The Great British Beer Festival

The Great British Beer Festival

Wouldn't the world be a better place if every country had a beer festival? Pete Brown thinks so, and it might even help beer sales. He argues that all companies - from Anheuser-Busch InBev to backyard brewers - should be involved, too.

September seems to be the busiest time of the year in beer world. As the northern hemisphere slouches back to work after long summer holidays, the annual hop harvest coincides with new marketing campaigns being launched, reports published, and the corporate machine reviewing what kind of summer it’s had, before planning for the Christmas period. 

And then there are the festivals – loads of them. Maybe this has its roots in harvest festival, or echoes a time when the last of the summer’s beer stocks was finished off before the start of the new season, when brewing could only happen in the cooler months of October to March. Whatever the reason, September does seem to be the month of the big beer festival. There’s the Brussels Beer Weekend, Oktoberfest, and the Great American Beer Festival (GABF). Only the Great British Beer Festival (GBBF) spoils the pattern, jumping the gun in the first week of August. But this is probably a salvation for the liver of the global drinker. 

I’ve attended all these events in recent years – not in the same year, obviously, that would be madness. No two are alike – and they reveal much about the beer culture of their respective countries, offering each other useful contrasts.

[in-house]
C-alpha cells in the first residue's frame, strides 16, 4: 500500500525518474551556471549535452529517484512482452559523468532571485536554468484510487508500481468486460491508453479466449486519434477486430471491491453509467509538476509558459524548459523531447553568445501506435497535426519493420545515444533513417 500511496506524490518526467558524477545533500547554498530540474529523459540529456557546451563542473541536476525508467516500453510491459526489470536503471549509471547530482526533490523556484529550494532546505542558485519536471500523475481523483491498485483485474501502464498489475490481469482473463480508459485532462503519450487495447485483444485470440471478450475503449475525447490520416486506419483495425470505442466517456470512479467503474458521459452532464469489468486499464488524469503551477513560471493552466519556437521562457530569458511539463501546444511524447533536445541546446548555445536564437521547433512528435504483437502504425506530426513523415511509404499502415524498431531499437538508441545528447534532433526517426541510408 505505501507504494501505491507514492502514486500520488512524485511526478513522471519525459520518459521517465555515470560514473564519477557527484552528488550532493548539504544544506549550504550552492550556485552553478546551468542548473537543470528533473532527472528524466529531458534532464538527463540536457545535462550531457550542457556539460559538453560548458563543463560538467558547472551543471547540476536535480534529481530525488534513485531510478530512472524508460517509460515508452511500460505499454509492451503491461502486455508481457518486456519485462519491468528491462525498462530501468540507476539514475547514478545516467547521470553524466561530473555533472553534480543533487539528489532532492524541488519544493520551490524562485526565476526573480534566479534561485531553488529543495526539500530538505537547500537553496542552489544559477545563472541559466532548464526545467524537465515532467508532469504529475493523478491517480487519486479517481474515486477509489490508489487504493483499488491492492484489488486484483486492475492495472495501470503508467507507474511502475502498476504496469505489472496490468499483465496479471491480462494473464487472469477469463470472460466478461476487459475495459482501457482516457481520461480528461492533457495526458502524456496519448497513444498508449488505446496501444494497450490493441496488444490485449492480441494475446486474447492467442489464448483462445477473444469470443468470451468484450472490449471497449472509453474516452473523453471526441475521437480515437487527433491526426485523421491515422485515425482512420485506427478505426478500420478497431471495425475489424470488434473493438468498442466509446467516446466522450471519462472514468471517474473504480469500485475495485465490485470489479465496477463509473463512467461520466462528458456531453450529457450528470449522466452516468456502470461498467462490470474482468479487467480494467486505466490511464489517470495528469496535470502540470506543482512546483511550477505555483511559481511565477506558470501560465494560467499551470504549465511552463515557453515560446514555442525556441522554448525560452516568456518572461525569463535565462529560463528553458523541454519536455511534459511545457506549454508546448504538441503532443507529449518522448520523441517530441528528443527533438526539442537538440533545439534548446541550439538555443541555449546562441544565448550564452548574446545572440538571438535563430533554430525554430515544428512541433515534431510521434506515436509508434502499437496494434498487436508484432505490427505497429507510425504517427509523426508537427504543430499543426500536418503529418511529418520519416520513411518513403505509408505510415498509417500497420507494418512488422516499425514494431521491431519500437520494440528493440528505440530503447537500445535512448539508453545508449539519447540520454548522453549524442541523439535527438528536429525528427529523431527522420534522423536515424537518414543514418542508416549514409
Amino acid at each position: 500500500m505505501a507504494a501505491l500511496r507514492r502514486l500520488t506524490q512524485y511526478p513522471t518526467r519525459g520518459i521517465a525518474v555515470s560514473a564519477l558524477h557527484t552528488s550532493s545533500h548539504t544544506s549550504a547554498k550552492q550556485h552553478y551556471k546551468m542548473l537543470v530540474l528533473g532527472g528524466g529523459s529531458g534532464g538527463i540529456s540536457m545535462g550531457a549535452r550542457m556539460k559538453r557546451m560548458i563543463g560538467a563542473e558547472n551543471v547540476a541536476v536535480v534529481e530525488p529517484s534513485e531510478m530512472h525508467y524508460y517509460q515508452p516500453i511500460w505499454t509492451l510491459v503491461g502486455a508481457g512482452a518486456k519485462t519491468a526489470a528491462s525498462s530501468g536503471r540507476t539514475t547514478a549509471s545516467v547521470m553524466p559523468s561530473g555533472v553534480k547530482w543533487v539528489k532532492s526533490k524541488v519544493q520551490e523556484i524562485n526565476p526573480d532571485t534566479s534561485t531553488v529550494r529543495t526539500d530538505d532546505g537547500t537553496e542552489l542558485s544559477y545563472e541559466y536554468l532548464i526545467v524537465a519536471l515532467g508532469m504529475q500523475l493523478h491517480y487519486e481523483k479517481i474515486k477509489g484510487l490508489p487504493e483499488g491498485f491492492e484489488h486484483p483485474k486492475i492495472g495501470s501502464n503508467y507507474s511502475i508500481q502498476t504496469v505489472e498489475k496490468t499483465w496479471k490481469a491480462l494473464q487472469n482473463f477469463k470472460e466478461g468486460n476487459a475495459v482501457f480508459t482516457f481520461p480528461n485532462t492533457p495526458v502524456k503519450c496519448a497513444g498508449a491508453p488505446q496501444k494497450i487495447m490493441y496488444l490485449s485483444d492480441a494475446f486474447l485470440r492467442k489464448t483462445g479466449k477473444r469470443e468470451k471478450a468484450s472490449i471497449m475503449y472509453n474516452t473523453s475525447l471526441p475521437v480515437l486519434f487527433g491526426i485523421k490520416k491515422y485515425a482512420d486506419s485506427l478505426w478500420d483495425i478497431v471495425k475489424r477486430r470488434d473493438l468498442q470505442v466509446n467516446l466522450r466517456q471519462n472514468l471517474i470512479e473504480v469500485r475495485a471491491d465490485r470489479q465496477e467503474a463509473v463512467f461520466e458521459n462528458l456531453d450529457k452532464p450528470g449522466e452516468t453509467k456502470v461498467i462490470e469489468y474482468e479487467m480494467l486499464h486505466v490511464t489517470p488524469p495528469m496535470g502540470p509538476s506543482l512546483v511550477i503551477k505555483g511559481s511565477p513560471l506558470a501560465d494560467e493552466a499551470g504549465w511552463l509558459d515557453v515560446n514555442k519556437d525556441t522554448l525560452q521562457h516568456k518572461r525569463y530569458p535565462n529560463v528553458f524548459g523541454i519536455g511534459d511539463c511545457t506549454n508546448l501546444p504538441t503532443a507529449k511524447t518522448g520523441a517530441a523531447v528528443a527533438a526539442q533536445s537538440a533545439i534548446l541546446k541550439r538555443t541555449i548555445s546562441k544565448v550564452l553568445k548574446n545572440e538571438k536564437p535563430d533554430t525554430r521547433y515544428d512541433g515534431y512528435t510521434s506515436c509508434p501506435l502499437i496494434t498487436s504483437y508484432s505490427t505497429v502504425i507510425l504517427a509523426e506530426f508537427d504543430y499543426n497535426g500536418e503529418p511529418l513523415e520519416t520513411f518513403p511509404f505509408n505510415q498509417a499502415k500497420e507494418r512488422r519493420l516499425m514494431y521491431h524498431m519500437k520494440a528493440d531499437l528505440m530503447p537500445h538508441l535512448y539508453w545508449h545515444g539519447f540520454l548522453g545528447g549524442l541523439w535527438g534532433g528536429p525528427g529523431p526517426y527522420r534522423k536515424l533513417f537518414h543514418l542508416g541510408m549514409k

Oktoberfest is the most famous beer festival of all, and certainly the greatest spectacle. But many would argue that it’s not actually a beer festival at all. One fellow beer writer dismissed it because the vast beer tents, bigger than aircraft hangars, only serve six relatively similar Munich lagers between them (there are also some decent wheat beers if you know where to look, but that doesn’t really refute his point). 

But this criticism presupposes the only purpose of a beer festival is to try as many varied beers as possible. I’ll freely admit that I go to most festivals in search of new beers. Difference – otherness – gives festivals their magic, a break from the usual. But Oktoberfest offers this in different ways. The beer serves as a catalyst to something greater. Visit Oktoberfest, and after only a few sips from your stein, you’ll find yourself standing on a bench with one arm around a Polish mechanic and the other around a tiny Japanese girl in a Kimono and floppy Bavarian felt hat, singing along to Bavarian drinking songs played at demented speed by one of the Lederhosen-clad bands. 

Even the Munich tourist board prefers to call Oktoberfest a folk festival rather than a beer festival. A German-American friend of mine once observed that Oktoberfest is what Disneyland would have been like if the Nazis had won the Second World War. But in the best bits, in the tents that drunken gap-year backpackers don’t turn into vomitoria, you’ll find a manifestation of the convivial joy only beer creates that can’t be equalled anywhere else on the planet.